Small step shift to preserve dinosaur tracks

DESPITE previously reaching an agreement to move the Browse LNG hub at James Price Point in WA 900m south to avoid dinosaur tracks, there is still confusion about the fate of the footprints.
Federal Environment minister Bill Marmion recently told ABC Kimberley that a number of footprints at the site many not survive and “would absolutely have to go”.
However, WA Premier Colin Barnett said on ABC’s Q and A program that the plant was moved 900m south to keep the footprints safe.
“They stretch for 200 kilometres along that coastline,” Mr Barnett said.
“The beachfront, if you like, of this plant is 1 kilometre and it actually will be built around [the footprints] so it won’t even impact on those.”
A report by the WA Department of State Development stated that “detailed surveys of dinosaur tracks and other paleontological features over a widespread area, from north of James Price Point to Red Cliffs, south of Broome, show that tracksites are present in at least 54 separate locations”.
Nine sites were found within the proposed port vicinity and it was reported that they were in the northern 750m of the area. However, it was believed that tracks could be present for another 150m south.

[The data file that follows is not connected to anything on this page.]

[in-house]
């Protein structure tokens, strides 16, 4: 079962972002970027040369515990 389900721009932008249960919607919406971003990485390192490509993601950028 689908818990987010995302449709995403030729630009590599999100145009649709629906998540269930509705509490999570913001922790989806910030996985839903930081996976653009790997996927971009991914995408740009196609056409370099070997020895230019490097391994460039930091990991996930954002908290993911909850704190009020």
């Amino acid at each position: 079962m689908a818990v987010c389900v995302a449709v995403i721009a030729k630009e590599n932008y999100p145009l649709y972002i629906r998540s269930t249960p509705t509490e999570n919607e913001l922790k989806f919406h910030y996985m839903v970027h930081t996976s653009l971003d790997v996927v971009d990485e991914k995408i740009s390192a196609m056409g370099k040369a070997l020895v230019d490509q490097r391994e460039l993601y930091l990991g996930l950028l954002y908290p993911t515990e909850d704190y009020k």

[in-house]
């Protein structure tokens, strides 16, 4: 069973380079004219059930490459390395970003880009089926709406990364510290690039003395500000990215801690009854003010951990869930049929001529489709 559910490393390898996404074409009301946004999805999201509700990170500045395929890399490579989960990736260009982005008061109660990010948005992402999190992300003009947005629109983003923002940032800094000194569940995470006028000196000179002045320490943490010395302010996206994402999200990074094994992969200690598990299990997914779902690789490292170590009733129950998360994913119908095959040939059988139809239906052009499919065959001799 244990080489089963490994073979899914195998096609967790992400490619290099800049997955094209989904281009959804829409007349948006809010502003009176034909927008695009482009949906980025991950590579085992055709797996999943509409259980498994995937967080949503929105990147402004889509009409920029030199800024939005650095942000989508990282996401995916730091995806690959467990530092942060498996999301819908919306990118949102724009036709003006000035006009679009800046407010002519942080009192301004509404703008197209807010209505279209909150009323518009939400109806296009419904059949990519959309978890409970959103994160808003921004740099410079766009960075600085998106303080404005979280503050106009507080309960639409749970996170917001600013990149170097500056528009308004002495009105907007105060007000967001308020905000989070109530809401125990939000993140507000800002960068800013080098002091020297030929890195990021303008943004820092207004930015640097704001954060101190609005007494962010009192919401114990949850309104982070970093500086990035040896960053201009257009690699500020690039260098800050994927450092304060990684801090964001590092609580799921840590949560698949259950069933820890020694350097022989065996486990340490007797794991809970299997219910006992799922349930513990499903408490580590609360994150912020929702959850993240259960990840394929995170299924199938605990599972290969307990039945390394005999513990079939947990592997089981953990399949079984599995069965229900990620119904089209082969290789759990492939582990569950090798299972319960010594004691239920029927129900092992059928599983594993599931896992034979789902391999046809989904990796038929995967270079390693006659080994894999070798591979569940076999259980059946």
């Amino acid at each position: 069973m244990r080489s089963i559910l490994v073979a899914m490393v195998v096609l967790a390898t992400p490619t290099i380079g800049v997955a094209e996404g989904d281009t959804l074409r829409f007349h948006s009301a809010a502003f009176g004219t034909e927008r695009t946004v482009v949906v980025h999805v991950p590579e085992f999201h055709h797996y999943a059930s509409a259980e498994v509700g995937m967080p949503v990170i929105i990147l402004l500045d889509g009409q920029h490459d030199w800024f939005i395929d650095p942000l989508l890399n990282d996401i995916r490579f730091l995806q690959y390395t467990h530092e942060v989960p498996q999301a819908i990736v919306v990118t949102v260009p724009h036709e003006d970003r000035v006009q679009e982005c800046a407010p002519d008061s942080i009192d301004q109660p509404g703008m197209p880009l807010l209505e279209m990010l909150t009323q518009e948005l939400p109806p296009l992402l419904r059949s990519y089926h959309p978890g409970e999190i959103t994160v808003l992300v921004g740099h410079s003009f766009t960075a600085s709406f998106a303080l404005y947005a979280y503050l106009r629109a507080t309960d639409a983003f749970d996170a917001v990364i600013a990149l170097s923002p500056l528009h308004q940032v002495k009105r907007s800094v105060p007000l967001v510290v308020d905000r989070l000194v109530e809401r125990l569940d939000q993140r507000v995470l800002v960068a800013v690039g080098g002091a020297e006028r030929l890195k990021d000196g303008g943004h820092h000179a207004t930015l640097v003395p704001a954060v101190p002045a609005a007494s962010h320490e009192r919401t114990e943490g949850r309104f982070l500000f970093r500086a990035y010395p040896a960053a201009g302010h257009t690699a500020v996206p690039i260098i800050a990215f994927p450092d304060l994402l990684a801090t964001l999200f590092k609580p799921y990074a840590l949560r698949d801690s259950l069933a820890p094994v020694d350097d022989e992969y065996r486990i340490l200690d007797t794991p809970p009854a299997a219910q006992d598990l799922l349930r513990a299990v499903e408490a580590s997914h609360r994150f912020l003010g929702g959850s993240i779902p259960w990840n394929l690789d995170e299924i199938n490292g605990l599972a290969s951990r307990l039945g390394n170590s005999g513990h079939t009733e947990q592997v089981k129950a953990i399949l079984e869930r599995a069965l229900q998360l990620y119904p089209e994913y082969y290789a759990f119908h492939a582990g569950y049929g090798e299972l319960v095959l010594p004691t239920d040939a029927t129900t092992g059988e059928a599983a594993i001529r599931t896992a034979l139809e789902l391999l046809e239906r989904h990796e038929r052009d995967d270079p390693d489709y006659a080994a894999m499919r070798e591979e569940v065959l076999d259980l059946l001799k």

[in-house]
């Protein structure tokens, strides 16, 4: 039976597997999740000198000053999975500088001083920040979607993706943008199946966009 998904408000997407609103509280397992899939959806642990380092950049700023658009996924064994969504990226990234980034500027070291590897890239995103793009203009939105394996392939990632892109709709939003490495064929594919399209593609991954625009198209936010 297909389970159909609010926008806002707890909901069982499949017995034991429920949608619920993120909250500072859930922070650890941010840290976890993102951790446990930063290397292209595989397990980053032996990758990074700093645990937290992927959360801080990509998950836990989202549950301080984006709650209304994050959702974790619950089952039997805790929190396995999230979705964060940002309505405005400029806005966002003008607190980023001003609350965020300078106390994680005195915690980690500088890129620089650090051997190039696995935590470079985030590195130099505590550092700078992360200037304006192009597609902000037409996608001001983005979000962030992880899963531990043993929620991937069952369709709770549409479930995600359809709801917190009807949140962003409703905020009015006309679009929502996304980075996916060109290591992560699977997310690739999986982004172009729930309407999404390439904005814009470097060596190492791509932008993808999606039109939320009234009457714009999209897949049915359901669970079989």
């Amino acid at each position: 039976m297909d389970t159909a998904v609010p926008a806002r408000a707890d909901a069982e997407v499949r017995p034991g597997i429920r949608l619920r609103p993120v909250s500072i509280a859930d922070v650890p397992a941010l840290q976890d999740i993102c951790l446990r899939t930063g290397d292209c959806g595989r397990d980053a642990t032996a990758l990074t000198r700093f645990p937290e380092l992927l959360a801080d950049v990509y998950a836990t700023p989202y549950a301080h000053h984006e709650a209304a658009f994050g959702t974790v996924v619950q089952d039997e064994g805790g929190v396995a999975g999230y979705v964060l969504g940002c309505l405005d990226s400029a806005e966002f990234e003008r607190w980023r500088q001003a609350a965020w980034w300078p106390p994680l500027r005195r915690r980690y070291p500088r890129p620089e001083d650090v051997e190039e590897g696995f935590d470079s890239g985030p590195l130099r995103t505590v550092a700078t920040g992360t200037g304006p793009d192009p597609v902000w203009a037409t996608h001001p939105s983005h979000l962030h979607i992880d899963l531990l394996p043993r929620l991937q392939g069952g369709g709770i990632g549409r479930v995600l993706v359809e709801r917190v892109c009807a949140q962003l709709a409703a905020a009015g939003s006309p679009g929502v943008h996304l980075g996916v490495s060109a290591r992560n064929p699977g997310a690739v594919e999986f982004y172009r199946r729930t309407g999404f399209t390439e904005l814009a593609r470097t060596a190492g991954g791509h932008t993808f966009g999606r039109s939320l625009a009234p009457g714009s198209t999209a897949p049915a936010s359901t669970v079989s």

After scientists spent 11 days surveying 58 sites and were concerned about not having enough time to carry out a proper examination, the WA Environmental Protection Authority (EPA) recommended avoiding development in the northern 900m of the region.
According to University of Queensland palaeontologist Steven Salisbury, the EPA recommendation did not propose a suitable outcome.
“The current proposed location of the port facility and onshore processing plant that are ascertained with the LNG precinct at James Price Point are, as best as I can ascertain, pretty much identical to what they were prior to the EPA assessment process,” he said.
“The only real difference is that EPA recommended that the northern-most inshore jetty should be realigned slightly to avoid crossing the area where there is a lot of important dinosaur tracks.”
The Department of State Development’s report stated that “construction activities are not expected to damage fossils outside the precinct areas”.
However, once the facility has been built, there is the potential for erosion about 2km to 3km north and south of the harbour, which could affect beaches up to 7.5km south.
According to Mr Salisbury, “the overall impact on National Heritage-Listed dinosaur tracks along this stretch of coast remains the same; many will be lost”.
The Browse LNG project is a joint venture between Woodside, Shell, BHP Billiton and Mitsui-Mitsubishi.

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